The Sabbath was a sign to the Israelites every Saturday from their Creator that HE was making them holy. This was what resting on the Sabbath every week told them, that there was nothing they need do but simply trust God to provide. He’d done it already with the manna, and now he’d do it again with their holiness. That’s why the 7th day Sabbath is so important to Jews, because it’s the sign of THEIR covenant with God that he will provide for them and save them, both physically and spiritually.

But that’s NOT the sign for Christians because, Ephesians 2:12, “as Gentiles by birth” we are ”excluded from citizenship in Israel and foreigners to the covenants of promise.” The covenants and promises given to Israel were never meant for us, so they aren’t the sign that Christians look to for THEIR salvation. “BUT NOW IN CHRIST JESUS,” verse 13, “you who once were far away have been brought near through the blood of Christ.” It’s “IN HIM,” Ephesians 1:7, “we have redemption through his blood, the forgiveness of sins.” The Jews, however, stumble over Jesus Christ, so their lifeline to God in the meantime is still the Sabbath Day – “UNTIL,” Romans 11:25, “the full number of the Gentiles has come in.”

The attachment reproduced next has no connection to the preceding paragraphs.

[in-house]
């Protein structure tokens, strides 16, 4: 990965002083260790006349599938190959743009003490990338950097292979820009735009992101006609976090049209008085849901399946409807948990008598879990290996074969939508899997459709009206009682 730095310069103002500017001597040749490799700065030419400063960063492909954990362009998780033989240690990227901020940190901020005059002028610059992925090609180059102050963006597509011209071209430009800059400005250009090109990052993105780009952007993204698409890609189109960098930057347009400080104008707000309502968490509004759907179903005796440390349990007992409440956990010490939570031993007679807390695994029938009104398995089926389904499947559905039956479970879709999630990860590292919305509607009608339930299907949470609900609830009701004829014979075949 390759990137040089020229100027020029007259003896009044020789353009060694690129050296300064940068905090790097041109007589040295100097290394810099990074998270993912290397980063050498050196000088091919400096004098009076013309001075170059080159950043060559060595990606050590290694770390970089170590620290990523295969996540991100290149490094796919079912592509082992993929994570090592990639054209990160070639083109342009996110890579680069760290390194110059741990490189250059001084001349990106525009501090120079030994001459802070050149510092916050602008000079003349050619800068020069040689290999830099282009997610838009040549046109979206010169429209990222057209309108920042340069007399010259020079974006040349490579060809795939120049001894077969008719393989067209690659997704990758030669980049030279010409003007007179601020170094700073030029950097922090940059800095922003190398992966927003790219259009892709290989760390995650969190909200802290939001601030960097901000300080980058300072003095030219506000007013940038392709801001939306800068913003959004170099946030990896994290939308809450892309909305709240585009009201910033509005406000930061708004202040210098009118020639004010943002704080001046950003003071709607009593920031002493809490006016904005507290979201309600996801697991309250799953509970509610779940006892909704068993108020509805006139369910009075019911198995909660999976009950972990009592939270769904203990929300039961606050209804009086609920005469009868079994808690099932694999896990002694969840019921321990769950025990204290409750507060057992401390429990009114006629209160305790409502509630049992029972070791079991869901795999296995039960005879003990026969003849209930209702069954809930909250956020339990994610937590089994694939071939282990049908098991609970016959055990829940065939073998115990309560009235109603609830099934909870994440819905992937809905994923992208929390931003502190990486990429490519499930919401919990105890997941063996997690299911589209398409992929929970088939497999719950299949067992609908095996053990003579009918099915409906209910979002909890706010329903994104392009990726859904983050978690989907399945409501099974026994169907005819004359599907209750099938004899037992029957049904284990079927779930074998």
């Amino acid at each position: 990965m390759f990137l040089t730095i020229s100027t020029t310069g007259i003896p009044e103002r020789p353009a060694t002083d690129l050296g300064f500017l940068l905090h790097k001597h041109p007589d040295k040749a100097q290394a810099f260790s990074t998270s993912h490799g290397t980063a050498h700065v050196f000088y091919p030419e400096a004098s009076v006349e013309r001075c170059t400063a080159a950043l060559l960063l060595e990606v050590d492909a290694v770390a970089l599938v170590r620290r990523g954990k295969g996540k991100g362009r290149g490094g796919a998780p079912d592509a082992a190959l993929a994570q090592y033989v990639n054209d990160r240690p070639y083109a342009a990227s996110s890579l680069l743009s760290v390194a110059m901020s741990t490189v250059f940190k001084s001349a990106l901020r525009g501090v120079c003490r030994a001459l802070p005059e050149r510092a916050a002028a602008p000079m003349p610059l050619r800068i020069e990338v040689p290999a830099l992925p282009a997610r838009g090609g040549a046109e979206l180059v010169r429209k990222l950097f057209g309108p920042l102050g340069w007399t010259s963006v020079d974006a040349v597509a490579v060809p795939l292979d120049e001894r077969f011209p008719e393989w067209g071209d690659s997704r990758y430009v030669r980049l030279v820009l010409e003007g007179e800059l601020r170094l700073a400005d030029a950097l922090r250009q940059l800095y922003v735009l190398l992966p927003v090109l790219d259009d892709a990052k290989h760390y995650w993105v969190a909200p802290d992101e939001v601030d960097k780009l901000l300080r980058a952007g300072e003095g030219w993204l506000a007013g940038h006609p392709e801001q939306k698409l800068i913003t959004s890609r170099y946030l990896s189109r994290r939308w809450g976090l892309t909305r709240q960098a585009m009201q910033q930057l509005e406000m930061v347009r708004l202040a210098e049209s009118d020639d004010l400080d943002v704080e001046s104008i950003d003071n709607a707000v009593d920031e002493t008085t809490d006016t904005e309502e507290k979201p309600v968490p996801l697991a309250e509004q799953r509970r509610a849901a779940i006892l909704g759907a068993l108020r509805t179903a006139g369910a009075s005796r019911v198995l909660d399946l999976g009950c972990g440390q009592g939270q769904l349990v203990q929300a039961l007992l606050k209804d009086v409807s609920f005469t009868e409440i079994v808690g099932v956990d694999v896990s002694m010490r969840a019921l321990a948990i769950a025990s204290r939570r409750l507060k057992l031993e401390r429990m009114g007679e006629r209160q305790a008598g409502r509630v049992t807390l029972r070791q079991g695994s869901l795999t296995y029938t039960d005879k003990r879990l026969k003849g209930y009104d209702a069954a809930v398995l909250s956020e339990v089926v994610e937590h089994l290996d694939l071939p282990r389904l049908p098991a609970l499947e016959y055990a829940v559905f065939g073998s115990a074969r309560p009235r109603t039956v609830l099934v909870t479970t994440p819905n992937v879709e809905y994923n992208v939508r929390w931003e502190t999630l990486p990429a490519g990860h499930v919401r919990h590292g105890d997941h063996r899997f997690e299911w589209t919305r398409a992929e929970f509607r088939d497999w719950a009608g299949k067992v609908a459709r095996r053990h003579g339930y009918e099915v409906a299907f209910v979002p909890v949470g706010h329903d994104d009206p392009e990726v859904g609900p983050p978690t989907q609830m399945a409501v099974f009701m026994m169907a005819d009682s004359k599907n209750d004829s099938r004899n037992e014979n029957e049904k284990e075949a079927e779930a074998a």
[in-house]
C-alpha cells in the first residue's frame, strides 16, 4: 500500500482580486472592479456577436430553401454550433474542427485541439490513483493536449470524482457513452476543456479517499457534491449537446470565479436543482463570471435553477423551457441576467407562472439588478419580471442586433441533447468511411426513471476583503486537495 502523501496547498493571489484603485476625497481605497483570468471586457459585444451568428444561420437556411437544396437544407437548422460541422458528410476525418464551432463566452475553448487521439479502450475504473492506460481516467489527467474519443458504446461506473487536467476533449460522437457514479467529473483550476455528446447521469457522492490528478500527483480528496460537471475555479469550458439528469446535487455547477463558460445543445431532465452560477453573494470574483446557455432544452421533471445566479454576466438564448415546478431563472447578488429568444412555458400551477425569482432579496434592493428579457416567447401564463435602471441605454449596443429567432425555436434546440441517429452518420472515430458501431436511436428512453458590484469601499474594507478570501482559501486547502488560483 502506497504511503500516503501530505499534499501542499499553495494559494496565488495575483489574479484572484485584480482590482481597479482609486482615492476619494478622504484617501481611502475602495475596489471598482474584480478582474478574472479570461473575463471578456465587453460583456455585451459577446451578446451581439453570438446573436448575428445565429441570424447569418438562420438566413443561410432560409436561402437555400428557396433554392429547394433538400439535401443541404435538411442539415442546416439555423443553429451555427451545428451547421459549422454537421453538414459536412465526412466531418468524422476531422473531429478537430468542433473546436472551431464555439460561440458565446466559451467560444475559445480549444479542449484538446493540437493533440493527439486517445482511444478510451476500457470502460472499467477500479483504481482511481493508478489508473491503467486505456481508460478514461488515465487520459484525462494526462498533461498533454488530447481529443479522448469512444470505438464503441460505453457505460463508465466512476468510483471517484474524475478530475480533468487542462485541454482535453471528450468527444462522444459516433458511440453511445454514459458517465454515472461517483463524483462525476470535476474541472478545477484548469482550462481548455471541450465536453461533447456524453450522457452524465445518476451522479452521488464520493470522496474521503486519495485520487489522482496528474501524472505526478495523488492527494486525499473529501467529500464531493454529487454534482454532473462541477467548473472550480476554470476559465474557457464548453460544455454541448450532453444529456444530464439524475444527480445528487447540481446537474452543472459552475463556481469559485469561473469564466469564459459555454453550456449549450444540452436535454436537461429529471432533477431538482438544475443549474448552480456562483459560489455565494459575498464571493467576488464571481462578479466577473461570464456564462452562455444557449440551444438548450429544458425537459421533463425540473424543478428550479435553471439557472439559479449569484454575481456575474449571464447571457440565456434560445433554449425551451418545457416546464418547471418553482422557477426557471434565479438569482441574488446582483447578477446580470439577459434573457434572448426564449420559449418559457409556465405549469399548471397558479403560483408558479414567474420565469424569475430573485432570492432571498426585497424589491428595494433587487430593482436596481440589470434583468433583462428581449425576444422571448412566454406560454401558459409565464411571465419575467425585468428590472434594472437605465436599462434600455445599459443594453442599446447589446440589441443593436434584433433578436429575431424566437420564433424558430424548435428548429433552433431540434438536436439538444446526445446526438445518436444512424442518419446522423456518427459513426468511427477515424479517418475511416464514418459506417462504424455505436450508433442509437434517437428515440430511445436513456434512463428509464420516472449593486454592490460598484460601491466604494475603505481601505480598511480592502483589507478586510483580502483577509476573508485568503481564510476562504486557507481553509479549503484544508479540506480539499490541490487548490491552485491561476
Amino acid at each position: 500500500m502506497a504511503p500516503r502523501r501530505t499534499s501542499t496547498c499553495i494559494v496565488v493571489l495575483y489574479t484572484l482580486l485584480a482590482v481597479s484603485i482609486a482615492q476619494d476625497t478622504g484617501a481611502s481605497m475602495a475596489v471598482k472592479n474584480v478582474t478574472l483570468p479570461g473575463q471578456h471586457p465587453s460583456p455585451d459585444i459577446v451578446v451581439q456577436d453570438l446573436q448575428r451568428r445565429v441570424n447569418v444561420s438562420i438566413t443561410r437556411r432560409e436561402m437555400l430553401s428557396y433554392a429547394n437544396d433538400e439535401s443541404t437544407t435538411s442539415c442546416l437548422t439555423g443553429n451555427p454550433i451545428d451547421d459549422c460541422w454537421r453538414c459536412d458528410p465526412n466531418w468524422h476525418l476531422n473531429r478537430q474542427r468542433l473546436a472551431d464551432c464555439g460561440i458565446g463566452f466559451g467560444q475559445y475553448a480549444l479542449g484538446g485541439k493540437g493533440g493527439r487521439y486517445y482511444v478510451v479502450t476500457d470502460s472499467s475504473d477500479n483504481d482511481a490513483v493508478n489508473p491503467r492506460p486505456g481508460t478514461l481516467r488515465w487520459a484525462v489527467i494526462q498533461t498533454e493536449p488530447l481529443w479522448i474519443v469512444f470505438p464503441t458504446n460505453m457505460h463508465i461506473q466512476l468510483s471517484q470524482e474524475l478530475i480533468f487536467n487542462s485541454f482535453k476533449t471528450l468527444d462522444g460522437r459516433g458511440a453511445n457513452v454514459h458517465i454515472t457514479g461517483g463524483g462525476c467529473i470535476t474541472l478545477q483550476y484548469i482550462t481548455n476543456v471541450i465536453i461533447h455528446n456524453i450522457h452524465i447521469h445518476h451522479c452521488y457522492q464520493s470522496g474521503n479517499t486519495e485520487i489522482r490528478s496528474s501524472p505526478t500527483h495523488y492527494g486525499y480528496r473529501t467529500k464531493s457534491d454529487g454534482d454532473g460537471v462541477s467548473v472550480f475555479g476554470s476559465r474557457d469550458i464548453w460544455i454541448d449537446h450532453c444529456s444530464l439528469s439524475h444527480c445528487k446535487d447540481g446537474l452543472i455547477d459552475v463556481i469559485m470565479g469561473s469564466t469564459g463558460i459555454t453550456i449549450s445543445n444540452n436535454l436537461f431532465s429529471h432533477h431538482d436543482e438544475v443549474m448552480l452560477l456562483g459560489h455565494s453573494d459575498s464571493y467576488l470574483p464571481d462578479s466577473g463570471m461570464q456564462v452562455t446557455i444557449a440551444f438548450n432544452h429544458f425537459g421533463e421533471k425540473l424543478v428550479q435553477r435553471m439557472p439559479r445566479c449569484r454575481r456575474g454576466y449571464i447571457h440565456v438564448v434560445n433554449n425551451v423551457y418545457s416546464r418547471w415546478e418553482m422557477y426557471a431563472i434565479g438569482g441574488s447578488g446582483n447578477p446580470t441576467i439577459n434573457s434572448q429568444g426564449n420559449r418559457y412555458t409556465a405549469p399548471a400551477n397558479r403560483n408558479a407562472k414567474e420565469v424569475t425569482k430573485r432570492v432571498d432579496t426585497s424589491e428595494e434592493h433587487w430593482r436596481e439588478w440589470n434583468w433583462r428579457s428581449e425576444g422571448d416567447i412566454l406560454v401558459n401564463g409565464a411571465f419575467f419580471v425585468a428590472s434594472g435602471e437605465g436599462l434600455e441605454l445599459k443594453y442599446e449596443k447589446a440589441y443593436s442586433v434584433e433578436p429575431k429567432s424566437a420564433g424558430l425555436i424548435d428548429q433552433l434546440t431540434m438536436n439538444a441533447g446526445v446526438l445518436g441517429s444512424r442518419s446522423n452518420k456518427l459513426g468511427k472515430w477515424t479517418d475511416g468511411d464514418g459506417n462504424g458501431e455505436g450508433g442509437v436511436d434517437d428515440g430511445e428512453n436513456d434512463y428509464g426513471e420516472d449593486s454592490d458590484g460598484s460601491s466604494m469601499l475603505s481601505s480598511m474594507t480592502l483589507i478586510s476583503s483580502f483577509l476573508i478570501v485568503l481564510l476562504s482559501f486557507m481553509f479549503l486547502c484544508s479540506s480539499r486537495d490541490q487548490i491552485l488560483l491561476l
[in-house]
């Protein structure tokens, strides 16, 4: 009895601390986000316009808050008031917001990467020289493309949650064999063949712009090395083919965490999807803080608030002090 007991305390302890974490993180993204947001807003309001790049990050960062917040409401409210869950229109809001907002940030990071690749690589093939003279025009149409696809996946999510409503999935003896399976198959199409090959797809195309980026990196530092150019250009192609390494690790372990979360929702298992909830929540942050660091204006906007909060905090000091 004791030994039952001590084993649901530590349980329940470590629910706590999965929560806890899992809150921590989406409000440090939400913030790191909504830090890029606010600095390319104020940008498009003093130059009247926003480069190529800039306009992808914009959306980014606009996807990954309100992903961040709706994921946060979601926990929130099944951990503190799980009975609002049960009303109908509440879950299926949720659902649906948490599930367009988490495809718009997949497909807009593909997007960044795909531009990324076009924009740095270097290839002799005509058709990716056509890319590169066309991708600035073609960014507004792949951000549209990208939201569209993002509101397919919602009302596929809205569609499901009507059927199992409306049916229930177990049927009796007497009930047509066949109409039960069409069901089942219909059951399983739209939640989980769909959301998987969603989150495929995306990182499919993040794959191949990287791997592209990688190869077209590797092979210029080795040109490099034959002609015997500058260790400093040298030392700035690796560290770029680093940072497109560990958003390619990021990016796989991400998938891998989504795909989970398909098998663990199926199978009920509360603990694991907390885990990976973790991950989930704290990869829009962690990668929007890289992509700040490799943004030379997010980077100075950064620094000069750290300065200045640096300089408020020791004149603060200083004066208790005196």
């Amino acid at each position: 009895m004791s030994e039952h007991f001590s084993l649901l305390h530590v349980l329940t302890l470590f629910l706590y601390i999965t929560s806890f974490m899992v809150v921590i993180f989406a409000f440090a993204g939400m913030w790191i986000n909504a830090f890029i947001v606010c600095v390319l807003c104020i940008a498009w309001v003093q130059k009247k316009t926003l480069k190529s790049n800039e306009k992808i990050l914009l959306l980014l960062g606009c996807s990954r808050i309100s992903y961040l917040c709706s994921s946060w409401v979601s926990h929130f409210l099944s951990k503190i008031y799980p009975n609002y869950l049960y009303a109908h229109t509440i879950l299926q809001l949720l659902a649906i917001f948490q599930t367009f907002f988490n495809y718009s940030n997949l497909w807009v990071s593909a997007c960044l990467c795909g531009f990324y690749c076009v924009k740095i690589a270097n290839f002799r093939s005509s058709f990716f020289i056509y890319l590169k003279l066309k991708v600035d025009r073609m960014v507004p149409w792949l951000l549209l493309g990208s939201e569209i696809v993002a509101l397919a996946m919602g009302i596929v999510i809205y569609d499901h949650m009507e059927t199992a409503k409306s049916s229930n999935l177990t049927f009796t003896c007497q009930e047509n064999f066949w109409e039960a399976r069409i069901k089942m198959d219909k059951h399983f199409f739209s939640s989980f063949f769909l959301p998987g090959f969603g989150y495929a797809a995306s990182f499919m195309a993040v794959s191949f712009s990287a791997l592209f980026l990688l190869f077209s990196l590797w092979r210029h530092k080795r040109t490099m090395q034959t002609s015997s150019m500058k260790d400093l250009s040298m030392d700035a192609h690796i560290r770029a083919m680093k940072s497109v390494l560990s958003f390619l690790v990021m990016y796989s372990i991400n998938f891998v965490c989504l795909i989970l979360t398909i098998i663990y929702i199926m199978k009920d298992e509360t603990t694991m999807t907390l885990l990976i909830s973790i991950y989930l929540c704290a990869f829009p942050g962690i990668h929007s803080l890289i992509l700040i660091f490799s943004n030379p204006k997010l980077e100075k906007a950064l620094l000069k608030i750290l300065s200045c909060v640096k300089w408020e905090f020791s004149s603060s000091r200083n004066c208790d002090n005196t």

For a while Christians also kept the Sabbath Day on Saturday, but then began celebrating “the Lord’s Day” on Sunday as well when it dawned on them how important Jesus’ resurrection was. When Jesus rose from the dead it was the dawn of a new day, a new creation, that would fill the whole world. The Lord’s Day, therefore, became a signpost pointing ahead to the time when heaven and earth would come together as one, at last. It was an encouraging reminder when times got tough that Jesus’ resurrection guaranteed the new creation was on its way, and one day it would be fulfilled completely.

The Lord’s Day was never a required sign like the Sabbath was for the Israelites. It was a useful signpost, though, that the new creation had begun.

Should Christians be offending Jews?